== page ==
October 19, 2014 - Corporate Statutes, Policies, or Rules

stat·ute  (stcht) n.

1. A law enacted by a legislature.
2. A decree or edict, as of a ruler.
3.
 An established law or rule, as of a corporation.

[Middle English, from Old French estatut, from Late Latin stattum, from neuter of Latin stattus, past participleof statuereto set up, from status, position; see st- in Indo-European roots.]

The American Heritage® Dictionary of the English Language, Fourth Edition copyright ©2000 by Houghton Mifflin Company. Updated in 2009. Published by Houghton Mifflin Company. All rights reserved.

Looking at these three definitions as they may apply to Canada, the statutes here do not come from a "ruler" so that eliminates #2. Option #1 could apply if we have a legitimate legislature:

leg·is·la·ture  (lj-slchr) n.

An officially elected or otherwise selected body of people vested with the responsibility and power to make laws for a political unit, such as a state or nation.

The American Heritage® Dictionary of the English Language, Fourth Edition copyright ©2000 by Houghton Mifflin Company. Updated in 2009. Published by Houghton Mifflin Company. All rights reserved.

Here we have a problem since we do not have a "political" unit. Canada is a "commercial" unit, a corporation with the appearance of elected leadership but not one in fact. That Canada is a corporation is evident in that it is "constituted" under its charter—the BNA Act of 1867 and by its existence on the US Securities and Exchange Commission.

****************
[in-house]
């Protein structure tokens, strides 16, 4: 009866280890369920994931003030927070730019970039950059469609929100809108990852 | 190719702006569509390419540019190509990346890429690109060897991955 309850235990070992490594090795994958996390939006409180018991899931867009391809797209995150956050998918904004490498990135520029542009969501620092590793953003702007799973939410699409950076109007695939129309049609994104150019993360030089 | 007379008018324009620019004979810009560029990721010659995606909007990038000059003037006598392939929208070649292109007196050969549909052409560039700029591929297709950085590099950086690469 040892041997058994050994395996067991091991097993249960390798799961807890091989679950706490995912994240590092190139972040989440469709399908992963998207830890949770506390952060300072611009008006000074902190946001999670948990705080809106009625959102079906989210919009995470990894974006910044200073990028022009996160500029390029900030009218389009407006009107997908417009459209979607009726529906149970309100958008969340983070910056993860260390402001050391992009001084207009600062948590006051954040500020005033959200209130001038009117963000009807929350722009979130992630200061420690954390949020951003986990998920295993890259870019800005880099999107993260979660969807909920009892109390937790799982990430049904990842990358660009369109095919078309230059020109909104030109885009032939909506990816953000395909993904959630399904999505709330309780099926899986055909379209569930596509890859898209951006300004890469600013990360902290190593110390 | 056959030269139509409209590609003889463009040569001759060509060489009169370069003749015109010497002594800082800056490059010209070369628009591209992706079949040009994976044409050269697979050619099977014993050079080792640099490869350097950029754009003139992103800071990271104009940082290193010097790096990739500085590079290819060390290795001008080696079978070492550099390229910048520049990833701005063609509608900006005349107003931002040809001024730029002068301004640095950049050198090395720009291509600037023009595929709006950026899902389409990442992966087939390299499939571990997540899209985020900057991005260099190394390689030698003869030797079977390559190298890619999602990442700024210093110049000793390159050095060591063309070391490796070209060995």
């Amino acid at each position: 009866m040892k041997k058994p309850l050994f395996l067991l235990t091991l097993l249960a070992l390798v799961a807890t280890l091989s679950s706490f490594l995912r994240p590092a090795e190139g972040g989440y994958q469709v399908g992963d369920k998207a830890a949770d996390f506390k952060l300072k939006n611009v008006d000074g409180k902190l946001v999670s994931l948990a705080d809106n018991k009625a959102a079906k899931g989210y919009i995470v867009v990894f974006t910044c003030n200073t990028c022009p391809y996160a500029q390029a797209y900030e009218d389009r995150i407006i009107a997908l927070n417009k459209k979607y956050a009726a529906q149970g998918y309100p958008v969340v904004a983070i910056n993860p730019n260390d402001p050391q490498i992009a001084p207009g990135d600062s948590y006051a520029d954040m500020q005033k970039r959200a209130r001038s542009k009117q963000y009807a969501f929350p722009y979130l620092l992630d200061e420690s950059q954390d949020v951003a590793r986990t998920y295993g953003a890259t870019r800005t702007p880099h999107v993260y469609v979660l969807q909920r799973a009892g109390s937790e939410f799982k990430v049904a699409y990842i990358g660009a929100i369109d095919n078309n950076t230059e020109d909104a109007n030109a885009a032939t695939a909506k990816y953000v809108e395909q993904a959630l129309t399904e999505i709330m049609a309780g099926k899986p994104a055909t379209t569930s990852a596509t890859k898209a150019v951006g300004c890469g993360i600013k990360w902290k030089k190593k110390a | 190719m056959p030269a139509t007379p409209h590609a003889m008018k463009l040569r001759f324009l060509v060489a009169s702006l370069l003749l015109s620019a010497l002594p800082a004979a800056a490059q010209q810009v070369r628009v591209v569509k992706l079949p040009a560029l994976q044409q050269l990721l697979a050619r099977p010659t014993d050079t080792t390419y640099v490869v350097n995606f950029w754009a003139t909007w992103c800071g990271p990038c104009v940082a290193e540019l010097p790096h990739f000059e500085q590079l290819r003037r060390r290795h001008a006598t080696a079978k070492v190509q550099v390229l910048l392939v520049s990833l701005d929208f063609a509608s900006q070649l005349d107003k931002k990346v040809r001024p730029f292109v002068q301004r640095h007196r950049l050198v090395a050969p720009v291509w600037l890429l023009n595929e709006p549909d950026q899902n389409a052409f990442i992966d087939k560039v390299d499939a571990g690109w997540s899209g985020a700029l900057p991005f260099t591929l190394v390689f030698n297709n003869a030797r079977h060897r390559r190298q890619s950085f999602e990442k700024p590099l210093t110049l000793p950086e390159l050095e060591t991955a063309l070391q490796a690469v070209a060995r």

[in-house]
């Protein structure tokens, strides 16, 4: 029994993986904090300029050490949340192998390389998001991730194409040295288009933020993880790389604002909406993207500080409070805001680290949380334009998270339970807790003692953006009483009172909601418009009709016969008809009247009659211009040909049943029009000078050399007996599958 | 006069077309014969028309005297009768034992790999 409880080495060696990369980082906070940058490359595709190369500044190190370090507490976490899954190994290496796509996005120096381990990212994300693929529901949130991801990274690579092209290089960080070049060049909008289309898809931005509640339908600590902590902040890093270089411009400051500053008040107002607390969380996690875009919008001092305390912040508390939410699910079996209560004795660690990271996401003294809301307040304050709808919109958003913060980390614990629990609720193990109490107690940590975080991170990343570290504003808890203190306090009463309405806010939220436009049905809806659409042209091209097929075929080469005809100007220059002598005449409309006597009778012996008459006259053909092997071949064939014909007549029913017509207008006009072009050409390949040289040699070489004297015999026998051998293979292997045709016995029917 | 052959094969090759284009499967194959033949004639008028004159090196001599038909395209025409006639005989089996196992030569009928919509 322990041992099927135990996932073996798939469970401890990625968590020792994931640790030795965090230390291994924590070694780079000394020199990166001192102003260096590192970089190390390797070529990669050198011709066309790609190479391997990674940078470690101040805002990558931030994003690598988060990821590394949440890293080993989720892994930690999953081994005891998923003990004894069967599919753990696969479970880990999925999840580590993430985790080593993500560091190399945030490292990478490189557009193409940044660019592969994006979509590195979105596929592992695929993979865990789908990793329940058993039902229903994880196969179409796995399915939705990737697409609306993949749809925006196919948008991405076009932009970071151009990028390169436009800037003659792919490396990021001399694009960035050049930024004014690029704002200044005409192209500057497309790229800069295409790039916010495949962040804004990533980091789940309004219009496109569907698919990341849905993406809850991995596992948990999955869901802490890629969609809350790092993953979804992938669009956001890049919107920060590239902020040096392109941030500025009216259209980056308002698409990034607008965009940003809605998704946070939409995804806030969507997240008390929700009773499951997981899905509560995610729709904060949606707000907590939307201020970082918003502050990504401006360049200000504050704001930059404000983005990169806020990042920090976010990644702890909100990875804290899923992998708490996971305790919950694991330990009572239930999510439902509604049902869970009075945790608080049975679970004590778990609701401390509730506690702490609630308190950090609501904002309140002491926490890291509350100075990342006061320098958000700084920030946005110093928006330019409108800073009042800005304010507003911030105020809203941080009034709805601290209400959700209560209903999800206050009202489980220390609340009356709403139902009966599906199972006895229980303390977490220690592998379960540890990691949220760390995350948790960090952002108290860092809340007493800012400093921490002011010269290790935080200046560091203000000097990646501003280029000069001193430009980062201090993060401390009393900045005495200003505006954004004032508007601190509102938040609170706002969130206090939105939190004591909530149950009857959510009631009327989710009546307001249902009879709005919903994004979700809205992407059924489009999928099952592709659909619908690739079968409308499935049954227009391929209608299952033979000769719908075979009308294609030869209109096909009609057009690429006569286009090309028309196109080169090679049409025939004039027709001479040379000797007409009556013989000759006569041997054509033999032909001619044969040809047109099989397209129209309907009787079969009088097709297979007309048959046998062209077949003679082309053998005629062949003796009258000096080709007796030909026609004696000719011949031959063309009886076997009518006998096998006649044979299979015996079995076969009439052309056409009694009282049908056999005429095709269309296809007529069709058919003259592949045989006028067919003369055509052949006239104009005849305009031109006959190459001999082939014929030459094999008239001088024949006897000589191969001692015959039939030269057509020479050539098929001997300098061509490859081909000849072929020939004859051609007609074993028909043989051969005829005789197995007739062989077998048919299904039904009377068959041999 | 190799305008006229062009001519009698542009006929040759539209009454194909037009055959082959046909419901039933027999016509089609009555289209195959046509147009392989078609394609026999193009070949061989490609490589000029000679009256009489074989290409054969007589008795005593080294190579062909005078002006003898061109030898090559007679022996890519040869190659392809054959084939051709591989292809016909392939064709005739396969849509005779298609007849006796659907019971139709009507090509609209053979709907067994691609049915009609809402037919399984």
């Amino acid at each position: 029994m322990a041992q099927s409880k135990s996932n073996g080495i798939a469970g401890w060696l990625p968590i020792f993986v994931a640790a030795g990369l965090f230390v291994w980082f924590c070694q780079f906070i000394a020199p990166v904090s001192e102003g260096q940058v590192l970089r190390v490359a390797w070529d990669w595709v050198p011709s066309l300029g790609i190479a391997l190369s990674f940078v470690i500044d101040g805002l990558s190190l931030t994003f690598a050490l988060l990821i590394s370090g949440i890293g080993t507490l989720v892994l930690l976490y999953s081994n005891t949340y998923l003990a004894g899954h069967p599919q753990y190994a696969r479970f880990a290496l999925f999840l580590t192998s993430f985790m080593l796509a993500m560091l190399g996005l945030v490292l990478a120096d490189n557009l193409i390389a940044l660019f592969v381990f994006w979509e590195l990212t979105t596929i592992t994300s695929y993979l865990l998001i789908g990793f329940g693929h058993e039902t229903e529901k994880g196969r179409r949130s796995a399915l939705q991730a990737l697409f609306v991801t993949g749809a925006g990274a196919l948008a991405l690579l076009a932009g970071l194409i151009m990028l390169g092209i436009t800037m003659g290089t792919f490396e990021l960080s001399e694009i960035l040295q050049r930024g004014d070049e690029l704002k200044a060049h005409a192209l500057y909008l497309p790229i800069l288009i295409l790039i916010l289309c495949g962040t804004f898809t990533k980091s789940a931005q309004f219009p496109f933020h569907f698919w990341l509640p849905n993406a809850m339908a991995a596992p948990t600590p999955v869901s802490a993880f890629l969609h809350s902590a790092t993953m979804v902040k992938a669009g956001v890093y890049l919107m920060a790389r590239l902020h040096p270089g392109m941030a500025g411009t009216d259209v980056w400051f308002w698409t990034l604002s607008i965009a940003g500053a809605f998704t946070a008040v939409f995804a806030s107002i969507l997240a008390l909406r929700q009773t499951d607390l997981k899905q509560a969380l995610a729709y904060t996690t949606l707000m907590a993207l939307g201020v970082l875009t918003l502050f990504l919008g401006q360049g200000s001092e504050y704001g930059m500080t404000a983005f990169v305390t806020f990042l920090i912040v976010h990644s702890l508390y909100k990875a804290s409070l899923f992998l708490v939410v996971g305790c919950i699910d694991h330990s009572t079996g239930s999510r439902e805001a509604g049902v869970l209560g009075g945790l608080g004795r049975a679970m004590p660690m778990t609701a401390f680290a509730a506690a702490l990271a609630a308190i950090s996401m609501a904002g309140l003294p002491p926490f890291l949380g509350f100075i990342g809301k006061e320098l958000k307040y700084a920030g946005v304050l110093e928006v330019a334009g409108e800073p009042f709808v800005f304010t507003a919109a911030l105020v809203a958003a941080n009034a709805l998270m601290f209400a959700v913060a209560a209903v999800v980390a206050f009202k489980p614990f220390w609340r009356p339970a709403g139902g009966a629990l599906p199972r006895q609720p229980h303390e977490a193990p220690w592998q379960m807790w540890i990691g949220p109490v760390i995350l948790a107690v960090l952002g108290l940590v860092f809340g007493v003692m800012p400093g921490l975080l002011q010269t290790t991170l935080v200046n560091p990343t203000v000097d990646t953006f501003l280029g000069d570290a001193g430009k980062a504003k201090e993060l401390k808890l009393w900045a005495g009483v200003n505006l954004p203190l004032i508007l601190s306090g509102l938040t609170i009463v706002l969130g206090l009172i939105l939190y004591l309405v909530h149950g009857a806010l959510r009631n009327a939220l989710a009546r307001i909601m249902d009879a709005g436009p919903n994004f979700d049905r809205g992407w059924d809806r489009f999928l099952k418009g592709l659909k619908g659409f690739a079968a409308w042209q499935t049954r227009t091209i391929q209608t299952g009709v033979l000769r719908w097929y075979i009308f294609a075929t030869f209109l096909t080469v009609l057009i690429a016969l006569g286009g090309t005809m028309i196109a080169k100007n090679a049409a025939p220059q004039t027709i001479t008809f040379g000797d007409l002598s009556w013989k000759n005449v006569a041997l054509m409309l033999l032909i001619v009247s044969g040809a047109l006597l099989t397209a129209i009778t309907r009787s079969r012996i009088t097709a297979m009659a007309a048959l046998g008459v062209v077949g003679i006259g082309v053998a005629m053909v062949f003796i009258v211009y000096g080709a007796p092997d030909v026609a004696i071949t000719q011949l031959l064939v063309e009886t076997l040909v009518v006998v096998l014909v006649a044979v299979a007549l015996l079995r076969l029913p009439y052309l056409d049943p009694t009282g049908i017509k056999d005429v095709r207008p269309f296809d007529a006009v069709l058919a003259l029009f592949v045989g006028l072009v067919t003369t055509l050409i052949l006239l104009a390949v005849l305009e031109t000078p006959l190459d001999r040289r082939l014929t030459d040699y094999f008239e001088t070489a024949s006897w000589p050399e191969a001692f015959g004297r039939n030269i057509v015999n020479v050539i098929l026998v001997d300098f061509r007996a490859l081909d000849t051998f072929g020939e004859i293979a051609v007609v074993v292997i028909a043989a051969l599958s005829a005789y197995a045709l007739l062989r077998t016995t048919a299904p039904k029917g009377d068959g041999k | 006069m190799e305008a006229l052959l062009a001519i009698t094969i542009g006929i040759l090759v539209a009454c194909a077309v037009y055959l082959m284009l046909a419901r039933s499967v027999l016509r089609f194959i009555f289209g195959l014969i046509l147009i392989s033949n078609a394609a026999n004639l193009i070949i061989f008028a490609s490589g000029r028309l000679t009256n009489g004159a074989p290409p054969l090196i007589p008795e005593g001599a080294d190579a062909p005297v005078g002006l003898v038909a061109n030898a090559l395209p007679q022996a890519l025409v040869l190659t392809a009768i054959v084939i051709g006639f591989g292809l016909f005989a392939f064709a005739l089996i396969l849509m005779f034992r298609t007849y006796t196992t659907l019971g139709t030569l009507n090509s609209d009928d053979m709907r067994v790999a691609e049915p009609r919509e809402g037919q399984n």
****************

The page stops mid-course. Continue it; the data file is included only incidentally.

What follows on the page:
con·sti·tute  (knst-tt, -tyt)

tr.v.  con·sti·tut·edcon·sti·tut·ingcon·sti·tutes

2. a. To set up or establish according to law or provision: a body that is duly constituted under the charter.

The American Heritage® Dictionary of the English Language, Fourth Edition copyright ©2000 by Houghton Mifflin Company. Updated in 2009. Published by Houghton Mifflin Company. All rights reserved.

incorporate verb

2. constitute (a company, city, or other organization) as a legal corporation. 

New Oxford American Dictionary 3rd edition © 2010, 2012 by Oxford University Press

So we are left with option #3 "An established law or rule, as of a corporation."

As a corporation the statutes it establishes can only apply to those in the employ of that corporation, i.e. an agent for the corporation or those performing a function in that corporation.

All corporations created by that corporation are in the employ of that corporation.

If that corporation is foreign owned, as is the case with Canada (Inc), then what possible jurisdiction do foreign statutes, policies, and rules have over the people who are not in the employ of that corporation?

Those employed to enforce the statutes, policies, and rules, i.e. police, have authority only over those who are also in the employ of these corporations.

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